by Rob Stephenson Round Hill Reporter" December 2004
Mike Toms, of the British Trust for Ornithology, has said, “Collectively, gardens make up the best nature reserve we’ve got in this country.” Recent BTO research shows that gardens provide homes for over 300,000 pairs of song thrushes, and with good management this could be 500,000. But there are threats to urban wildlife, not least the trend for tidy gardens, making them extensions of indoor living spaces.
Paving, patios and decking; replacing tall trees and shrubs with neat flower beds and shorter perennial planting can all lead to starvation amongst young bird populations through a shortage of grubs and insects. Research at Sheffield University reveals that the strongest positive correlation with better wildlife is presence of trees and shrubs over two metres tall. The gentrification of gardens is also linked to the growth of garden pesticide use by 114% between 1997 and 2001, according to the Pesticides Action Network.
Ultimately we are all responsible for the quality of habitat we control: it’s no good depending on others to have trees and shrubs, good nectar plants, log piles and ponds. Until a few weeks ago the garden next door but one to me was a mass of brambles, trees and shrubs, offering nesting sites for blackbirds and shelter for small mammals and amphibians. The house has been refurbished and the garden almost entirely cleared, huge diversity replaced by new lawn, bare fence panels and a large area of bark chippings.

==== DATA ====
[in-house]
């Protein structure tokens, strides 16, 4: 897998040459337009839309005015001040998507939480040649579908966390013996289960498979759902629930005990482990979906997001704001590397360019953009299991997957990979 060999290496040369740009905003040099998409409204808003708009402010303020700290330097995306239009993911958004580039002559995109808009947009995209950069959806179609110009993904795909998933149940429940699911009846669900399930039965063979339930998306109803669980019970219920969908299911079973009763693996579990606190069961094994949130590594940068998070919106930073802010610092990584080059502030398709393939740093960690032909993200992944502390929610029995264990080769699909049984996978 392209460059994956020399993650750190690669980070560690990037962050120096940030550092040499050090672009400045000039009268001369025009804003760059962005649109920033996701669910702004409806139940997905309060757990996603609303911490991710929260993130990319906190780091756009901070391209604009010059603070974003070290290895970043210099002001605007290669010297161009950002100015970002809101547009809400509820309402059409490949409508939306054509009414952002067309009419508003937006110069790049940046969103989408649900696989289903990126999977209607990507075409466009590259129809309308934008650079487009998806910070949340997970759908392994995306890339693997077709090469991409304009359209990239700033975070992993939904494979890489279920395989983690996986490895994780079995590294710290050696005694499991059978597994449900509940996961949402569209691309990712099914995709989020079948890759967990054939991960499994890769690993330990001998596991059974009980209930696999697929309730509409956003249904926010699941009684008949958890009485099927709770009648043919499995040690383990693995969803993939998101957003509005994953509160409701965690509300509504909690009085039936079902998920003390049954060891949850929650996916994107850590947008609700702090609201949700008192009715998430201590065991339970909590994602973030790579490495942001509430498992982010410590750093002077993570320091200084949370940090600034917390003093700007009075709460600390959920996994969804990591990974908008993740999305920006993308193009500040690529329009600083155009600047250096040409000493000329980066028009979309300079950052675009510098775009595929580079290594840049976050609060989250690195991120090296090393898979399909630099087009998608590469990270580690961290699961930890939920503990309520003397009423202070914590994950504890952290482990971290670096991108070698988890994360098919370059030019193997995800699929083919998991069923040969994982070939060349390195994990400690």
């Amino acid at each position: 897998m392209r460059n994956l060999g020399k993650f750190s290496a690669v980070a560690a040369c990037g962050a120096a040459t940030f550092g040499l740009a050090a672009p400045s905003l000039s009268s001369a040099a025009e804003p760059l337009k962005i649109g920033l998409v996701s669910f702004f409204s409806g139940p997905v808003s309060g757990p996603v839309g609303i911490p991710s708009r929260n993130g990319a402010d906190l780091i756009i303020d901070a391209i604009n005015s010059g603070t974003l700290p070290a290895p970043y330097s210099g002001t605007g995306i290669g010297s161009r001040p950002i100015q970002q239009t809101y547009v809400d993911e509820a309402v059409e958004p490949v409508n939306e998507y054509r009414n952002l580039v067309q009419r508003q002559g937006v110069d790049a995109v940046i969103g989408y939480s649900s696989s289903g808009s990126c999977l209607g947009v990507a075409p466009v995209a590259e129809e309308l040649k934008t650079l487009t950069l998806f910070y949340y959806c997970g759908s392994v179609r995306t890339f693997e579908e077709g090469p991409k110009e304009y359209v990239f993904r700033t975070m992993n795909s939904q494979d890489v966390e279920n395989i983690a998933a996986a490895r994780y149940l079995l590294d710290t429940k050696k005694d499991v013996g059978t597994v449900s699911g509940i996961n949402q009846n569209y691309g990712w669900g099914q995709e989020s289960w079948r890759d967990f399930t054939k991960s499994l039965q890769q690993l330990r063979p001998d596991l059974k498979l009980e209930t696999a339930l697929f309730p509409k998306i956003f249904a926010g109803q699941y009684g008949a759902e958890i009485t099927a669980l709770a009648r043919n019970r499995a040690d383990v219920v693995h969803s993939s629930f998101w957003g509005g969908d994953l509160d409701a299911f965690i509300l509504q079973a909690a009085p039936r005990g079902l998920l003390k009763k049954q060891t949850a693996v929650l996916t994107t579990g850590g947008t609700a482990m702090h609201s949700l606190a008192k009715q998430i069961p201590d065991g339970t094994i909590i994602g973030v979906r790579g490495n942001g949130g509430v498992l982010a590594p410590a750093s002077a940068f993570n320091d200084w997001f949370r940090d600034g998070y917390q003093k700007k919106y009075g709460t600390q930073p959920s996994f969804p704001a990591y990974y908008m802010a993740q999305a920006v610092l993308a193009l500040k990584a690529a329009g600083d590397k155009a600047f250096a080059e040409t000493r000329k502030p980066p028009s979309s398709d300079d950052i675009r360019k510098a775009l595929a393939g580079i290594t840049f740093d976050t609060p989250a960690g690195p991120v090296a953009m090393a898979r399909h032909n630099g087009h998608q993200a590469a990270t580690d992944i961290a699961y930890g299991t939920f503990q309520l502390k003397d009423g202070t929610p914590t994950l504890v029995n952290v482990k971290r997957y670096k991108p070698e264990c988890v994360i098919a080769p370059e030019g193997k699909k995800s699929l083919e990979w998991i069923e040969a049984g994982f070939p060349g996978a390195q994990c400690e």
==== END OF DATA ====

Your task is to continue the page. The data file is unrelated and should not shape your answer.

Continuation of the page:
Government planning policy isn’t helping either, with a national target for 60% of new homes to be built on previously developed land, a definition which includes back gardens. In Round Hill we have lost open space to housing behind Belton Road and between Princes Road and Richmond Road, but in both cases some open space has been retained.
The latest threatened open space is between the railway and Prince’s Road. In 2001 young people, aided by then resident David Hodd
, surveyed this piece of land for its wildlife. They recorded 63 different species, seen on the day or reported as regular visitors by residents, including foxes, hedgehogs, common newts, hawker dragonflies, frogs, hummingbird hawk moths and rufous grasshoppers. The wrong kind of development could lose us all of these species, but a modest and sensitive development could improve the habitat for these and many more creatures.
Of course no building at all, and active wildlife management, would be best for the habitat. According to a recent edition of Urbio, the English Nature urban wildlife magazine, many local authorities have wildlife policies that protect back-land areas behind houses – perhaps we should be looking for a proactive policy from our Council?